You asked, we answered. On February 10, the Cougs for Census team published a blog article about Pullman’s low response rate of participation in the United States Census.
According to the U.S. Census Bureau’s Response Outreach Area Mapper, 35.2% of Pullman residents do not participate in the U.S. Census. A normal low response score is 20%, and a low response rate of 30% or more is considered critically low.
The primary reason for the low response rate is because Pullman is home to many hard-to-reach audiences that were indicated by the Census Bureau. These audiences include college students, renters and female heads-of-households.
Let's break it down by audience:
1. College students
Washington State University currently has over 30,000 students across undergraduate and graduate programs. Students make up a large portion of residents in Pullman, and while their time in Pullman is temporary, they spend most of their year here.
According to the State of Washington’s Office of Financial Management in 2018, Whitman County had the lowest median age across the state at 24.4 years old. This is most likely due to the large proportion of students in the County. Being that most students are 18-22 years old, most current WSU students were only 8-12 years old during the last Census in 2010.
The U.S. Census has not occurred nor been mentioned in a decade, and students are having to learn about and participate in the Census for the first time this year.
With most students at WSU being from other parts of the state, country or the world, this means that most students are also renters. According to the U.S. Census Reporter, 73% of properties in Pullman are renter-occupied.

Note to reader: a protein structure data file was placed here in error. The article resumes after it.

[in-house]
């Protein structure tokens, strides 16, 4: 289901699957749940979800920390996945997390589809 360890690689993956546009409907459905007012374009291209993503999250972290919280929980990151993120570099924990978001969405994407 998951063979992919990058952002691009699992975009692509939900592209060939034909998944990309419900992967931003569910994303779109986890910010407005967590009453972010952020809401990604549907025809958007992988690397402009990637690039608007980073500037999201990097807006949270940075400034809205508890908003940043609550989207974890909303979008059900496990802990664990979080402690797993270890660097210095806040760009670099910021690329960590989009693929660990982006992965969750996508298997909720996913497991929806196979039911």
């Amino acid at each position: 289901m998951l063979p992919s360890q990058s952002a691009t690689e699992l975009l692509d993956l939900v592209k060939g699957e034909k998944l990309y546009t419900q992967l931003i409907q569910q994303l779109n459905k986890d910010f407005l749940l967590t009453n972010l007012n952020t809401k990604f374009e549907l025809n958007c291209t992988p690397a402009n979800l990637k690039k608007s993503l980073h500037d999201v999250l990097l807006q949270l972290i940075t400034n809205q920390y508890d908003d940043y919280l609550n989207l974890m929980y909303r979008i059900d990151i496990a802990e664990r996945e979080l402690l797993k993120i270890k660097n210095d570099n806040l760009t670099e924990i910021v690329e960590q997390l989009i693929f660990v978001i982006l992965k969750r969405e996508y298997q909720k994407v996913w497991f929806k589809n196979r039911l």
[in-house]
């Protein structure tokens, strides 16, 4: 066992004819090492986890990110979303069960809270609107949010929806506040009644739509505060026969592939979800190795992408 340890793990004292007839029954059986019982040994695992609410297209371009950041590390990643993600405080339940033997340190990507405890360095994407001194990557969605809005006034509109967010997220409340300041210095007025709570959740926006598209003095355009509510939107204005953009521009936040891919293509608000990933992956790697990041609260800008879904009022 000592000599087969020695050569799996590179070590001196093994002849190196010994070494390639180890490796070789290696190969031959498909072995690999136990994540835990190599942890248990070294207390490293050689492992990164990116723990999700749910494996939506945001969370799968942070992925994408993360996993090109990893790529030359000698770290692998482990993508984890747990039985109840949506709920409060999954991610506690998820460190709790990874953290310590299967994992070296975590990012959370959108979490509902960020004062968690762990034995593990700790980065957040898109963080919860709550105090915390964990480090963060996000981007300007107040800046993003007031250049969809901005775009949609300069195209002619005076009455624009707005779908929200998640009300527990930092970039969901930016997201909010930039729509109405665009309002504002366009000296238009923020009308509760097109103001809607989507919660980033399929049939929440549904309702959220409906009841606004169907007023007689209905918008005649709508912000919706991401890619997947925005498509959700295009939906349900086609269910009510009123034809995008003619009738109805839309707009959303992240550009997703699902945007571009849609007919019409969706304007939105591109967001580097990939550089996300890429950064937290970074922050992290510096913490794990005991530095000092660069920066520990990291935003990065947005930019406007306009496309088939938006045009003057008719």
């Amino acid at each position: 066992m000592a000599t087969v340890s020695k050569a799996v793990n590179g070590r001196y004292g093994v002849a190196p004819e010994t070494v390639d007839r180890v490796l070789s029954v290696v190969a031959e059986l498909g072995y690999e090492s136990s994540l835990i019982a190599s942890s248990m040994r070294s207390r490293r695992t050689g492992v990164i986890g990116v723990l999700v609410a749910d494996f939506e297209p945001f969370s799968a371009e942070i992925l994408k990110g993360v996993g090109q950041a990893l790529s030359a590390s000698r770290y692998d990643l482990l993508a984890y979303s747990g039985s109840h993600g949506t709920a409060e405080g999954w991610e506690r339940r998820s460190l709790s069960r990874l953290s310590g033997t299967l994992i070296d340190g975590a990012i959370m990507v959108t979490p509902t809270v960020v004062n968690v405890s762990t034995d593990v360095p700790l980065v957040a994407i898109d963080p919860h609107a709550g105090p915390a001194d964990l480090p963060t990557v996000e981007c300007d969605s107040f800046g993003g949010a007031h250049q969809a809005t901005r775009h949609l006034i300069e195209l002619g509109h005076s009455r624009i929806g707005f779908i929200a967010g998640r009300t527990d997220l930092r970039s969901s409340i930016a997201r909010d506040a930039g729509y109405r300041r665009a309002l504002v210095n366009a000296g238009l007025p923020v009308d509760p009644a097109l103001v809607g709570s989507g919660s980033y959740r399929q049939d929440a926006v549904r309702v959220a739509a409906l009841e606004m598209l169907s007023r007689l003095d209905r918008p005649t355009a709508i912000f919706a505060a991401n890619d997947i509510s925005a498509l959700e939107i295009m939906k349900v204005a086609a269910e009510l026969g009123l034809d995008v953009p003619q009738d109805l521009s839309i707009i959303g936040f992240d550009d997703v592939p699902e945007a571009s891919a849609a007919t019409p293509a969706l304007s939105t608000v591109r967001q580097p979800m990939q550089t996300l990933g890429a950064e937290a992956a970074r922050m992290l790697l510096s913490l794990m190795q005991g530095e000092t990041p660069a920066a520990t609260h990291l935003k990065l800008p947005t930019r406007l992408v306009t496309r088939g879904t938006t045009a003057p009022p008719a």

With a huge proportion of transient student renters, students are often clueless when knowing how to count themselves. Most would believe that they count under their parents as a dependent, or since they aren’t permanent residents of Pullman, they think don’t count.
That couldn’t be farther from the truth.
The Census counts you depending on where you sleep most nights. Students just need to be educated on how to count themselves accurately.
3. female heads-of-households
According to the U.S. Census Reporter, five percent of households in Pullman have a female as the primary income provider. We conducted in-depth questionnaires in January to ask female heads-of-households in Pullman about their outlook on the Census, and not much is known among the audience.
When asked about their awareness of the Census and its impact, all respondents said that they have little to no knowledge about the Census.
While they had little knowledge about the Census, their involvement in the community is really high. Most respondents reported that they regularly participate in events at the Neill Public Library in Downtown, as well as farmer’s markets, the annual Lentil Festival, among others.
Some respondents also noted that they have children attending the Pullman School District, or they have children in daycare programs.
Funding for local community programs and education are fueled by the Census, and if female heads-of-households are getting their families to be involved in the community, they have an opportunity to represent themselves.
Now this is where we step in. Our campaign is dedicated to educating, motivating and empowering the Pullman community to participate in the Census. It’s time we change our response rate and become a community that is accurately represented!
Visit our ‘Why Census’ page to find out more on how you can count in the 2020 Census!